Please see below. I know there has been a sort of defiant pride in being a shabby bunch compared to the “proper” cyclists we see on rides but I wonder whether it is worth circulating Alex’s email or copy and paste into the next newsletter to see if there is any interest in badges or tops. The London Clarion kit was rather splendid!
Dear Mick – Boots!,
When we met at the end of last year you asked me about how Brighton & Hove Clarion could go about getting their own cycling kit. With apologies, I misplaced your card until recently hence my delay in replying.
This is what we did.
First of all we devised a club logo (yours could perhaps be representative of your area). Once we all agreed on it, we then sent it to Badger Badges who produced some embroidered badges like the one we gave you which members can sew on to their kit.
email@example.com – 50 Badges at £3.18 each plus VAT (other quantities / prices available)
As a part of that ordering process, Badger Badges sent us a proof which we cut from the white background so that we could use it as a design on other items.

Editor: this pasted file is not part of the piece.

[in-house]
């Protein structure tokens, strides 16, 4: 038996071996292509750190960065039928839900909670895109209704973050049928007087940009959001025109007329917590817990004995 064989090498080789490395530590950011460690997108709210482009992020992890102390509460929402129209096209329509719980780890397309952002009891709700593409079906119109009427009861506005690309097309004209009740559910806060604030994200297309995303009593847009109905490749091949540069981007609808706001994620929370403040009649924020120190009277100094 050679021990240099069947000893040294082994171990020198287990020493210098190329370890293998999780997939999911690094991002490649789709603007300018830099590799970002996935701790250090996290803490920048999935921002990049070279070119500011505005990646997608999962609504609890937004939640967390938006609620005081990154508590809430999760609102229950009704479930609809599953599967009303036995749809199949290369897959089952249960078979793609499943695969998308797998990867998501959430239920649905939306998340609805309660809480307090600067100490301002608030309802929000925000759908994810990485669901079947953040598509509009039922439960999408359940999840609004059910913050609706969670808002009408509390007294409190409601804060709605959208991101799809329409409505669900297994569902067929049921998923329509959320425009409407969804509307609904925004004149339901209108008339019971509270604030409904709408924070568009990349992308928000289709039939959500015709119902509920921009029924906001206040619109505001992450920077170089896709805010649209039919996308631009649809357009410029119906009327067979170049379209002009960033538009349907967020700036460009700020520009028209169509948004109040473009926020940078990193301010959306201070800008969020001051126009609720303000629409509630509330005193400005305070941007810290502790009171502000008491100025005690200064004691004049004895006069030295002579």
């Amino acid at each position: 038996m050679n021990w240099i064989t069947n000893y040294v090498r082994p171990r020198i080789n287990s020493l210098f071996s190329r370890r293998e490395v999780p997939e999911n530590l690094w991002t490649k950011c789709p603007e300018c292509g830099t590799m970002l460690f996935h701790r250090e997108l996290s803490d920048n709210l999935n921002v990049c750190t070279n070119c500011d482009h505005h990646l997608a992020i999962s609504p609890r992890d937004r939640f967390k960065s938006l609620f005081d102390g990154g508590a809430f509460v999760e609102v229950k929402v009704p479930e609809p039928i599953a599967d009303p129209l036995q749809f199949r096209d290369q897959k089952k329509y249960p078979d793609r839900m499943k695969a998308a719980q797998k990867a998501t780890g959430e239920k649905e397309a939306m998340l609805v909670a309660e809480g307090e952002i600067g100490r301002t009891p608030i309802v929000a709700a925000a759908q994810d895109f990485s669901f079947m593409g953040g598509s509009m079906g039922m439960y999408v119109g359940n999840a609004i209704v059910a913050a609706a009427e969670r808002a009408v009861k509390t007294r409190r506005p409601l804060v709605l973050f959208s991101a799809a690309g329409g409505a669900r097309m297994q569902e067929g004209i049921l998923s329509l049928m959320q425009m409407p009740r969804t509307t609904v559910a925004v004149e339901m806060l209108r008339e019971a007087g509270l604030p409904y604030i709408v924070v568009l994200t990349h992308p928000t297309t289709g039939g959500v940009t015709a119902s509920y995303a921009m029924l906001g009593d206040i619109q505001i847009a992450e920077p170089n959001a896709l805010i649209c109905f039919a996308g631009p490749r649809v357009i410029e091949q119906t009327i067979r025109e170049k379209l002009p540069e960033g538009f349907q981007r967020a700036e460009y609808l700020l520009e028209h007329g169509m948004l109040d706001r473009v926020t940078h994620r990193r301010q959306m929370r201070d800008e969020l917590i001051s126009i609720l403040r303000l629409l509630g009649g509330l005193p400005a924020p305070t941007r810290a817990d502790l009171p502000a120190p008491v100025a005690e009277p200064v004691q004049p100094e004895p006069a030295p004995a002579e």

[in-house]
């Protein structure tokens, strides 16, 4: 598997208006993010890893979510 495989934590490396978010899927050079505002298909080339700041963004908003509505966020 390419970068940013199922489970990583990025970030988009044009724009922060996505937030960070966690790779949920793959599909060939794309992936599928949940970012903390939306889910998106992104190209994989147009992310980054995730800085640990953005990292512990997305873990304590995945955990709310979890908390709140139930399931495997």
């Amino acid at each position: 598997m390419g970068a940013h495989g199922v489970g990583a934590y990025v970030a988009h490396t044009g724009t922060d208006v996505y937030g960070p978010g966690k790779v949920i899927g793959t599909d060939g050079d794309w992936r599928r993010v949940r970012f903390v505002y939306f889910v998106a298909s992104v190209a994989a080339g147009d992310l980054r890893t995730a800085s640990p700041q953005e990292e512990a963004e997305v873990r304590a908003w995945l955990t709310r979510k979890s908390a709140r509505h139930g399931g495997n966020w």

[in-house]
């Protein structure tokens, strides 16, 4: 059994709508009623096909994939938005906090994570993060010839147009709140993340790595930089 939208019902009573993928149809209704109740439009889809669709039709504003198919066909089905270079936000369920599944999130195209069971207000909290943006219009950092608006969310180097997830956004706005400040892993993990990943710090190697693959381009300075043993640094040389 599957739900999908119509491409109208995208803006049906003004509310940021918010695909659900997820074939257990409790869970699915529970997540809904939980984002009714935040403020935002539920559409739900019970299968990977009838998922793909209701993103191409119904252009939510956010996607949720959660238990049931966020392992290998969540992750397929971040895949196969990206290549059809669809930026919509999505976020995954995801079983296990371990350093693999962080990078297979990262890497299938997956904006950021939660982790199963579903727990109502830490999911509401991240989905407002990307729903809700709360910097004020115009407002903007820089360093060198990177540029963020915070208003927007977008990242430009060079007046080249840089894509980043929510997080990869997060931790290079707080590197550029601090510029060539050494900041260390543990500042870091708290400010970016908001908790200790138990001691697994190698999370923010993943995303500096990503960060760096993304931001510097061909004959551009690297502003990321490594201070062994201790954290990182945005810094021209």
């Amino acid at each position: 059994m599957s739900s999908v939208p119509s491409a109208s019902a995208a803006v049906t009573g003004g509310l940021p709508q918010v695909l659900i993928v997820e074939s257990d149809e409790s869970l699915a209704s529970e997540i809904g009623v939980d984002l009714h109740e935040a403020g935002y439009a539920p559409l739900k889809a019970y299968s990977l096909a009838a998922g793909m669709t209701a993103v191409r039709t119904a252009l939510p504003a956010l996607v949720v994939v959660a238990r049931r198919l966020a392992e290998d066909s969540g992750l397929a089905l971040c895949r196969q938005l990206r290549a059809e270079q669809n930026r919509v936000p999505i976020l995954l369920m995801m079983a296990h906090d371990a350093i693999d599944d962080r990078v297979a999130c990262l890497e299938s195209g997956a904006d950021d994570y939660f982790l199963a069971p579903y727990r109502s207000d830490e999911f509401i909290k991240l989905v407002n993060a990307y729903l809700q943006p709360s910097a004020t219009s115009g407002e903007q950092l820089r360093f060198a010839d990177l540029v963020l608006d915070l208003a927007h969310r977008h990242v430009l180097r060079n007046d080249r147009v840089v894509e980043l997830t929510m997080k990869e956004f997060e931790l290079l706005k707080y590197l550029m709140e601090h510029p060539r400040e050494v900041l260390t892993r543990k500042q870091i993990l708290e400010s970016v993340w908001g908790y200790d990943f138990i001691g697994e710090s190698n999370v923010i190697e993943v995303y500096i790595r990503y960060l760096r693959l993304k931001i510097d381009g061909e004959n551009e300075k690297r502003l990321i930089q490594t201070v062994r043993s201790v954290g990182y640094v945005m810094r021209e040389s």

We then found Champion Systems, who are our kit manufacturers. They have an online design suite but alternatively can be sent a rough drawing of what you have in mind which they can convert in to a proper mock-up. They will need your logo and any other Clarion logos you want to include (which we can probably send you) sent to them as jpegs. Once you approve their proof and pay (minimum 10 items first order) you usually get the kit within a few weeks. They have a really good selection of sizes with most oversized people catered also for.
firstname.lastname@example.org – Jerseys work out at approx. £50 each inc. VAT.
I hope you don’t mind but I have copied in Ciaran to this e-mail in case he can assist you further. He might have a better idea about how you can produce your logo in the first place.
We are all extremely pleased with Champion Systems. They are very approachable and the kit is of an extremely high standard.
Hopefully, see you soon – perhaps on the 23rd?
Anyone for Dieppe?
I few weeks ago I included a message from John about the “Dieppe Raid” in June,asking anyone interested to get in touch with him. Apparently, there was no great response and John has now signed up to go with the London Clarion who have participated in the past. So if there is anyone interested I suggest you get in touch with both John at email@example.com and Alex Southern (of the London Clarion) firstname.lastname@example.org